Edward Dryhurst (1904–1989) was an English screenwriter, film producer and director. 
The following is an overview of 1936 in film, including significant events, a list of films released and notable births and deaths.
Isadore "Dore" Schary was an American playwright, director, and producer for the stage and a prolific screenwriter and producer of motion pictures. He directed just one feature film, Act One, the film biography of his friend, playwright and theater director Moss Hart. He became head of production at Metro-Goldwyn-Mayer and replaced Louis B. Mayer as president of the studio in 1951.
Wilfred Van Norman Lucas was a Canadian American stage actor who found success in film as an actor, director, and screenwriter.
Philip Ives Dunne was a Hollywood screenwriter, film director and producer, who worked prolifically from 1932 until 1965. He spent the majority of his career at 20th Century Fox. He crafted well regarded romantic and historical dramas, usually adapted from another medium. Dunne was a leading Screen Writers Guild organizer and was politically active during the "Hollywood Blacklist" episode of the 1940s–1950s. He is best known for the films How Green Was My Valley (1941), The Ghost and Mrs. Muir (1947), The Robe (1953) and The Agony and the Ecstasy (1965).
Robert Riskin was an American Academy Award-winning screenwriter and playwright, best known for his collaborations with director-producer Frank Capra.
John Paddy Carstairs was a British film director (1933–62) and television director (1962–64), usually of light-hearted subject matter. He was also a comic novelist and painter.
Jasper Joseph Inman Kane was an American film director, film producer, film editor and screenwriter. He is best known for his extensive directorship and focus on Western films.
Crane Wilbur was an American writer, actor and director for stage, radio and screen. He was born in Athens, New York. Wilbur is best remembered for playing Harry Marvin in The Perils of Pauline. He died in Toluca Lake, California.
Hunt Stromberg was a film producer during Hollywood's Golden Age. In a prolific 30-year career beginning in 1921, Stromberg produced, wrote, and directed some of Hollywood's most profitable and enduring films, including The Thin Man series, the Nelson Eddy/Jeanette MacDonald operettas, The Women, and The Great Ziegfeld, which won the Academy Award for Best Picture of 1936.
Harry S. Webb was an American film producer, director and screenwriter. He produced 100 films between 1924 and 1940. He also directed 55 films between 1924 and 1940. He was the brother of "B"-film producer and director Ira S. Webb and the husband of screenwriter Rose Gordon, who wrote many of his films.
Leslie Goodwins was an English film director and screenwriter. He directed nearly 100 films between 1926 and 1967, notably 27 features and shorts with Leon Errol, including the Mexican Spitfire series. His 1936 film Dummy Ache was nominated for an Academy Award in 1936 for Best Short Subject (Two-Reel). Dummy Ache was preserved by the Academy Film Archive and the Library of Congress in 2013. His 1937 film Should Wives Work? was also nominated for an Academy Award in the same category. He was born in London, England and he died in Hollywood, California.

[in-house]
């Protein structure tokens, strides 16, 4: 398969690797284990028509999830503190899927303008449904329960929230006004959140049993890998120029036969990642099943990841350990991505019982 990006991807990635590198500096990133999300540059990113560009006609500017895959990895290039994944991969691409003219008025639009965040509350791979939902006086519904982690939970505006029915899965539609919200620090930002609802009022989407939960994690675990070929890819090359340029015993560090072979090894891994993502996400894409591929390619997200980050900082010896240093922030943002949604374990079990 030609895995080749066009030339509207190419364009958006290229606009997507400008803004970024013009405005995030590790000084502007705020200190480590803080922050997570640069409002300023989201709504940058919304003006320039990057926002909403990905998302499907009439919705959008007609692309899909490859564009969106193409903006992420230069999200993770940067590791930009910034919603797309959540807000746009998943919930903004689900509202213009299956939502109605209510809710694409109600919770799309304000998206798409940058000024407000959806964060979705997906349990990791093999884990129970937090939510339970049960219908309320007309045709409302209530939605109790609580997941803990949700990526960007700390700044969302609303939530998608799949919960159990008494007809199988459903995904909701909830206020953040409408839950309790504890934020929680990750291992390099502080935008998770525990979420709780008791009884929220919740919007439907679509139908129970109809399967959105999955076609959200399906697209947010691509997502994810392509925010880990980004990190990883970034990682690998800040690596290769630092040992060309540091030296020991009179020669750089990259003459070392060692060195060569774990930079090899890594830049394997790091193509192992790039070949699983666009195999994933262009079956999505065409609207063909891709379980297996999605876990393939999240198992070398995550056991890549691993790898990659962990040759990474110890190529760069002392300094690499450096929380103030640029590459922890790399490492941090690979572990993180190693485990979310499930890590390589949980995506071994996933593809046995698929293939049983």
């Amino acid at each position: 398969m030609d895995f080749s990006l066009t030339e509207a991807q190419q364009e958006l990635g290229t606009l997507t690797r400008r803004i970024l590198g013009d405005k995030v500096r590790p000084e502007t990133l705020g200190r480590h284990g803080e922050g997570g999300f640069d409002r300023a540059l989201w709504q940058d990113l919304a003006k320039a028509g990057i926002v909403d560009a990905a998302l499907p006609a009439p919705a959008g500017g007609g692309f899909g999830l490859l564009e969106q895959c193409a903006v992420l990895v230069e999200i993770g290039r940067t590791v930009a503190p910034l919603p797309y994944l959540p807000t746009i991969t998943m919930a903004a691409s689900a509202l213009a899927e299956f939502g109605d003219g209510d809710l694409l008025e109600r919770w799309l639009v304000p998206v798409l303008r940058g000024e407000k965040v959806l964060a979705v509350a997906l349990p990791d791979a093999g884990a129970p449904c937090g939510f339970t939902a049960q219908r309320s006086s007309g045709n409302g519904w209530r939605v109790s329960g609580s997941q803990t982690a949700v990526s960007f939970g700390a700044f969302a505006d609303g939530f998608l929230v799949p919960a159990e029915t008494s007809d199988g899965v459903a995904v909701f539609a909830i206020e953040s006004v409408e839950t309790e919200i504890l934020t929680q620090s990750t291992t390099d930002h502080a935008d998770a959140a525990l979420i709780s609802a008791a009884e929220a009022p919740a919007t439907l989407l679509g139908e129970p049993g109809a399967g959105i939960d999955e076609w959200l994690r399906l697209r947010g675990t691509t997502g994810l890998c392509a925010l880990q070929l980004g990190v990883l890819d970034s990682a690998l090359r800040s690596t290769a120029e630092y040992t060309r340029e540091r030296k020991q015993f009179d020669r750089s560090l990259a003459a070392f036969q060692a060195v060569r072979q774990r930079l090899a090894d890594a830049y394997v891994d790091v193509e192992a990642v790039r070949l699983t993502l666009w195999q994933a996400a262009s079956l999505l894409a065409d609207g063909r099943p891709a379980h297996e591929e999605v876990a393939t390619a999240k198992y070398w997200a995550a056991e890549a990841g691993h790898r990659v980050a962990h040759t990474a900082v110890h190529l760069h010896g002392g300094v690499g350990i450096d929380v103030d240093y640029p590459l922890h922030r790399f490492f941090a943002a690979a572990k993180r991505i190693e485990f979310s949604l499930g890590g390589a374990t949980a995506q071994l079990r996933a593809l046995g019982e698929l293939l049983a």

Edward H. Griffith was an American motion picture director, screenwriter, and producer.
Maclean Rogers was a British film director and screenwriter.
The Purcell Operatic Society was a short-lived but influential London opera company devoted to the production of stage works by Henry Purcell and his contemporaries. It was founded in 1899 by the composer Martin Shaw and folded in 1902. Its stage director and production designer was Gordon Craig whose productions for the company marked the beginning of his career as a theatre practitioner. Their debut production of Purcell's opera Dido and Aeneas in 1900 was one of the earliest staged performances of the work in modern times.
John Edward Flowers "Jeffrey" Dell was a British writer, screenwriter, and film director. He is also remembered for his 1939 novel Nobody Ordered Wolves, a satire on the British film industry. His other novels include News for Heaven (1944) and The Hoffmann Episode (1954). He co-wrote the 1937 play Blondie White, later adapted into a Hollywood film. Dell was the son of John Edward Dell (1875–1936) and Gertrude Dell.
André Berthomieu was a French screenwriter and film director. He was married to the actress Line Noro.
Charles Stafford Dickens (1888–1967) was a British actor, screenwriter and film director.
Aldo Vergano (1891–1957) was an Italian director, screenwriter and journalist. He was the father of actress Serena Vergano.
Nannie Florence Dryhurst (1856–1930) was an Irish writer, translator and nationalist.